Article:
A typical value for a scoped bolt action rifle is a sight height 1.5 inches with an offset of 20 MOA"
The sight height is measured from the center of the bore to the center of sightline. For a scope the sightline is the center of the objective (front) lens. For a iron sighted firearm, such as an AR-15, it should be measured from the centerline of the bore to the top of the front sight.
This program is intended for use with sighting systems that have a direct indicator of the minutes of angle (MOA). If your firearm doesn't support this then this program probably won't work with your firearm. An example of a sighting system that does work is this target turret elevation adjustment with the elevation set to four minutes of angle:
The offset can be a difficult concept. This is particularily true of you have experience with long range precision shooting and use a different means of adjusting your sights to compensate for different environmental conditions. This program uses a method that is much simpler but diffent than is usually taught.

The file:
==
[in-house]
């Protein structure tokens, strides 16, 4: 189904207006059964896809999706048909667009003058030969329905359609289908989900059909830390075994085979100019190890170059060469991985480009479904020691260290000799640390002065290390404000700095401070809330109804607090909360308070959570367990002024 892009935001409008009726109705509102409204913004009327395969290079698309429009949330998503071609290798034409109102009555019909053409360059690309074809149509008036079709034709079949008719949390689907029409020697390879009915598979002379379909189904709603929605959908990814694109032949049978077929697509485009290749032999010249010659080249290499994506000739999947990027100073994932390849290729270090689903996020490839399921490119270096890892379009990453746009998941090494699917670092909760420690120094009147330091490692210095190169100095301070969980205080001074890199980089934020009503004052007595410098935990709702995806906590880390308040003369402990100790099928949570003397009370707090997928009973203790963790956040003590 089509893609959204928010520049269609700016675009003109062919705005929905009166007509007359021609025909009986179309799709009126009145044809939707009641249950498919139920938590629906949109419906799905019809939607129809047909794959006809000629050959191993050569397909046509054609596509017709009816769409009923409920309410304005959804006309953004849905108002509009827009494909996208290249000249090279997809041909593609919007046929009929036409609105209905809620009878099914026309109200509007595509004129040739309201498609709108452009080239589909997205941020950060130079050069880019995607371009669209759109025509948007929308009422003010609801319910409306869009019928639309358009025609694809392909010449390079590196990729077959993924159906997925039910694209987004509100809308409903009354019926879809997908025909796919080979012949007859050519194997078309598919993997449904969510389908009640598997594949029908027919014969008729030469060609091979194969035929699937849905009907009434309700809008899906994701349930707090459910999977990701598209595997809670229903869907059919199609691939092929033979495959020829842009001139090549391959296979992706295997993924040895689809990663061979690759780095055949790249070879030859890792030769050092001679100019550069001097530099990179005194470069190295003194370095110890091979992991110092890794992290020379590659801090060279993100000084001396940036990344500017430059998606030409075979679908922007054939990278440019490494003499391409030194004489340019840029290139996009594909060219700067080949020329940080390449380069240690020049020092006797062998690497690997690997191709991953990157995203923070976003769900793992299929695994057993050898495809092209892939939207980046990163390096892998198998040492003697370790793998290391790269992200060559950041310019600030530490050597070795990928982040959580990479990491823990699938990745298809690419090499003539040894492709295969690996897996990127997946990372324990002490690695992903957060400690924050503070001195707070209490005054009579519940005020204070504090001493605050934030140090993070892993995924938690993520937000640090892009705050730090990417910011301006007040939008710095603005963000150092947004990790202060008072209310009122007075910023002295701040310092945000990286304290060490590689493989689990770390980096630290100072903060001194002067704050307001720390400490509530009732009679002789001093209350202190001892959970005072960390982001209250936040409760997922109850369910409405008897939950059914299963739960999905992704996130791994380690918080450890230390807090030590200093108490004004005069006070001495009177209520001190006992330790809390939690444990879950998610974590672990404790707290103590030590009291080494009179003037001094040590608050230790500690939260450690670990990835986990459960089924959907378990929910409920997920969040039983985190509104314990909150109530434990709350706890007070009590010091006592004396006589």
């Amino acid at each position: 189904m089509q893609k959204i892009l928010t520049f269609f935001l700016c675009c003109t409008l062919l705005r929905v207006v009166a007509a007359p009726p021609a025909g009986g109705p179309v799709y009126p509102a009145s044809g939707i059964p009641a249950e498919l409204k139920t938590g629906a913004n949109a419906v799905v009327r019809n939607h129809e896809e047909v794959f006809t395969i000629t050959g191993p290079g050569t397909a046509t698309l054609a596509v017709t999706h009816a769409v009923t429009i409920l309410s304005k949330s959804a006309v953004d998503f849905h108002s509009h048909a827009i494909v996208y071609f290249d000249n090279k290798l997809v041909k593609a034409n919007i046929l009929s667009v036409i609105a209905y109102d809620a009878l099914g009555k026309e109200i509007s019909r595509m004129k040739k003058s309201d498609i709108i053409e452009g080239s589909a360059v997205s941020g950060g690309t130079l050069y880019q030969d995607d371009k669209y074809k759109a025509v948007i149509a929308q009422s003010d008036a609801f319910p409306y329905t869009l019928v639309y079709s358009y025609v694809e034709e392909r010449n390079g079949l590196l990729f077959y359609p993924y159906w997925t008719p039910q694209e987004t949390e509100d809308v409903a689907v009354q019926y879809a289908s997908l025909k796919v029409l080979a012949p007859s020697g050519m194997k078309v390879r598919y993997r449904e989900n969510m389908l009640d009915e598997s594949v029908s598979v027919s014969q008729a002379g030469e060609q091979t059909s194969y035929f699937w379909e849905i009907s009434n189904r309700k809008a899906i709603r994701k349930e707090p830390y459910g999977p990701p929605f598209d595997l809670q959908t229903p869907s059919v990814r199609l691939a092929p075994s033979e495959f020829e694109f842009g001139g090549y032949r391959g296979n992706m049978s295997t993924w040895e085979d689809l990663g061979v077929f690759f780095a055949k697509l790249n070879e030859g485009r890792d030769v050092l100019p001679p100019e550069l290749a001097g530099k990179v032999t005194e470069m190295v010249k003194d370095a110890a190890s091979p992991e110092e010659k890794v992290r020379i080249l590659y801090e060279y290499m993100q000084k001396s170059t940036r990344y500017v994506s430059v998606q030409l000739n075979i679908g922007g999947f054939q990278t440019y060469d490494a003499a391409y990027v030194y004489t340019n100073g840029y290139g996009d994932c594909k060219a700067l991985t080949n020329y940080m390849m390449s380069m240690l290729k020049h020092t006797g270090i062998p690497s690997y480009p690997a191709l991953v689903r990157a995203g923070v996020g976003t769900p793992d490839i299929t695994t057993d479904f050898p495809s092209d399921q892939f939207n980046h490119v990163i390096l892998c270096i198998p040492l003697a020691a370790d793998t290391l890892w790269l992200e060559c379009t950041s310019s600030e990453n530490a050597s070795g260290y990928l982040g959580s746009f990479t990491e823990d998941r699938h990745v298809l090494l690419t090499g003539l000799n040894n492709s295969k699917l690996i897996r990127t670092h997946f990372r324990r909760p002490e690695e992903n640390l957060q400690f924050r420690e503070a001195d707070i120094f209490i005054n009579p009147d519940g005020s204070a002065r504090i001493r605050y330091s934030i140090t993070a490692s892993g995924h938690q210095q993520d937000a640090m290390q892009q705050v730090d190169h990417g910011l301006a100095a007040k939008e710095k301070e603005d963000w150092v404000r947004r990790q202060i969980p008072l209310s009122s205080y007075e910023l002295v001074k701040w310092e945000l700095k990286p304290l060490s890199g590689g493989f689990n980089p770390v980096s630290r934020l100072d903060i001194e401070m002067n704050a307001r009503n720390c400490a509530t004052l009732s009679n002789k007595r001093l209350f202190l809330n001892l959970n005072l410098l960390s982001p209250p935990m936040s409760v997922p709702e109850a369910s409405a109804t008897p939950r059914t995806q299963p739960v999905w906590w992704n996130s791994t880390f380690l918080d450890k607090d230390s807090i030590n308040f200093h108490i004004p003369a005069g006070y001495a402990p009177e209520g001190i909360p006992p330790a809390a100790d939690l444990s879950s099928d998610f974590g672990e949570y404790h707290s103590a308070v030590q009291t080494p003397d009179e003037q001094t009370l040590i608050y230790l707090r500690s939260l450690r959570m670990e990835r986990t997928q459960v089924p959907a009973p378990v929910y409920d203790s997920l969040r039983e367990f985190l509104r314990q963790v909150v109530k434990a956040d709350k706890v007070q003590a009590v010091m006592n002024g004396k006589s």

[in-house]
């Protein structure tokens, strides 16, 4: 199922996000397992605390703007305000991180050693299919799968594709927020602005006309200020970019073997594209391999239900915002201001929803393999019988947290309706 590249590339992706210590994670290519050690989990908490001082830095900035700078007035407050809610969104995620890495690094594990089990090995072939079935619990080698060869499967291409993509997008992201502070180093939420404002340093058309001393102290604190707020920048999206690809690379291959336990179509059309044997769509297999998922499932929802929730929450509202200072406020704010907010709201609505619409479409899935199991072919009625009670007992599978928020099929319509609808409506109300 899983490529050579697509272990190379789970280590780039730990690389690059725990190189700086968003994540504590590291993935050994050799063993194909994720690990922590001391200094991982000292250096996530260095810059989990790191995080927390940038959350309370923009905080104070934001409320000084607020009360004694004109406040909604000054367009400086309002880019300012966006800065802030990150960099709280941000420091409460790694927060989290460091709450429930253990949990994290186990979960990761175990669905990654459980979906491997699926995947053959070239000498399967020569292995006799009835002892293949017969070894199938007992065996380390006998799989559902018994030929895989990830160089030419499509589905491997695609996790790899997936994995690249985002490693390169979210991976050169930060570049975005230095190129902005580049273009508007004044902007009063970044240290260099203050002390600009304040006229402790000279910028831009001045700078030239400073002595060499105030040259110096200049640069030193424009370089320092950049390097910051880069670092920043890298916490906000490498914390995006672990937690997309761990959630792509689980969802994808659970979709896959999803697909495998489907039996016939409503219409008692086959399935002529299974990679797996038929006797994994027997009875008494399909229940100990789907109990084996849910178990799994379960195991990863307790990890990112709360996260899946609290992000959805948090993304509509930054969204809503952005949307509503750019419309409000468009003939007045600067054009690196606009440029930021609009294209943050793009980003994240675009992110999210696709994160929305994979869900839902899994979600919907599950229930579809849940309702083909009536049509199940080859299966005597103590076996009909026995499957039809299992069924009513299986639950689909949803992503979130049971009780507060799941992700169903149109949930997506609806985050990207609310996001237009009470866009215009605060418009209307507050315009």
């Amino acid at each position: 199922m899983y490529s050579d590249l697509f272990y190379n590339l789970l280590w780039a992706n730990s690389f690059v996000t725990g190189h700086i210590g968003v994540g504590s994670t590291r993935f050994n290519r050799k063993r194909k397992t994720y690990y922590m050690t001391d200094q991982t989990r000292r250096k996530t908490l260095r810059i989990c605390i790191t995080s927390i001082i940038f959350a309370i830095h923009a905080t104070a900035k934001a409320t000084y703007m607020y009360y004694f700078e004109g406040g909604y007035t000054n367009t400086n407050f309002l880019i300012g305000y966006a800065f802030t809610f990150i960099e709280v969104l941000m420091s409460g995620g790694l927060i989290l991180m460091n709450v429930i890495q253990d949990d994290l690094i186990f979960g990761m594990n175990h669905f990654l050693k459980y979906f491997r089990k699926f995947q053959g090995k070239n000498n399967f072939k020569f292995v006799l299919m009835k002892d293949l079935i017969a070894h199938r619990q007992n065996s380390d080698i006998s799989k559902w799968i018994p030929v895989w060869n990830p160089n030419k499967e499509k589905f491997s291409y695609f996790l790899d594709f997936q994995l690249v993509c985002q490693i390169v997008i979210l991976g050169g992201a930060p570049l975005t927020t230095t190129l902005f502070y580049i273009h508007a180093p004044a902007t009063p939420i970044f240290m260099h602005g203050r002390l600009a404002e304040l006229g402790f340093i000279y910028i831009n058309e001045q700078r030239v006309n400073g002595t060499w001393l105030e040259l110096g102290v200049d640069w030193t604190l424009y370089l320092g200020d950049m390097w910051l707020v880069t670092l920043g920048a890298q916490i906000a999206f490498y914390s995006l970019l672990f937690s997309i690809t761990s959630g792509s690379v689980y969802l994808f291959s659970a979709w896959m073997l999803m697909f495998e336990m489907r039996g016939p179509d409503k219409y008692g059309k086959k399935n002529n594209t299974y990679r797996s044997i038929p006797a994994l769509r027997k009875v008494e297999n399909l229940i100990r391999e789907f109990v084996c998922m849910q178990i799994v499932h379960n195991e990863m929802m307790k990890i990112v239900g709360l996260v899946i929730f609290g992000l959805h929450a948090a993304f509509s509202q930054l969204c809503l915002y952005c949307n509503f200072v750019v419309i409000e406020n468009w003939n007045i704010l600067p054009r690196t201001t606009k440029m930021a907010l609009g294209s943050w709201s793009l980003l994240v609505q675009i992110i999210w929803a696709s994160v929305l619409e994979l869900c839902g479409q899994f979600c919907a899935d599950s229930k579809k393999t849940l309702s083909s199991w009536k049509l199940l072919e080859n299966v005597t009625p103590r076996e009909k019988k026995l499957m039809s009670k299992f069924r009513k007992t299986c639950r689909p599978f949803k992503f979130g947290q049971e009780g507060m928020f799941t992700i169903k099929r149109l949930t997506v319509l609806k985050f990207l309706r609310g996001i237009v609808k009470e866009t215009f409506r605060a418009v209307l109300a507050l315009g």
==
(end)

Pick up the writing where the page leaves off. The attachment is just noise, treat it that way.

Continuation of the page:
The easist way to determine the sight angle offset for your firearm is to use Modern Ballistics to calculate it. The alternative is to temporarily set this value to zero and take some careful shots with well known, no wind, conditions at the furthest distance you can comfortably make the shot. Knowing the exact muzzle velocity for each shot is desireable as well. Adjust your sighting system to give you a zero at this range and read the scope setting in MOA. Input the muzzle velocity, the enviromental conditions, and target information to this program and see what "Elevation Sight Angle" is suggested for the Ballistic Solution. If you are shooting from a range of 200 yards this might be something like 5.00 MOA. If your scope indicates 25.00 MOA then your Sight Angle Offset is 20.00 MOA (25.00 - 5.00).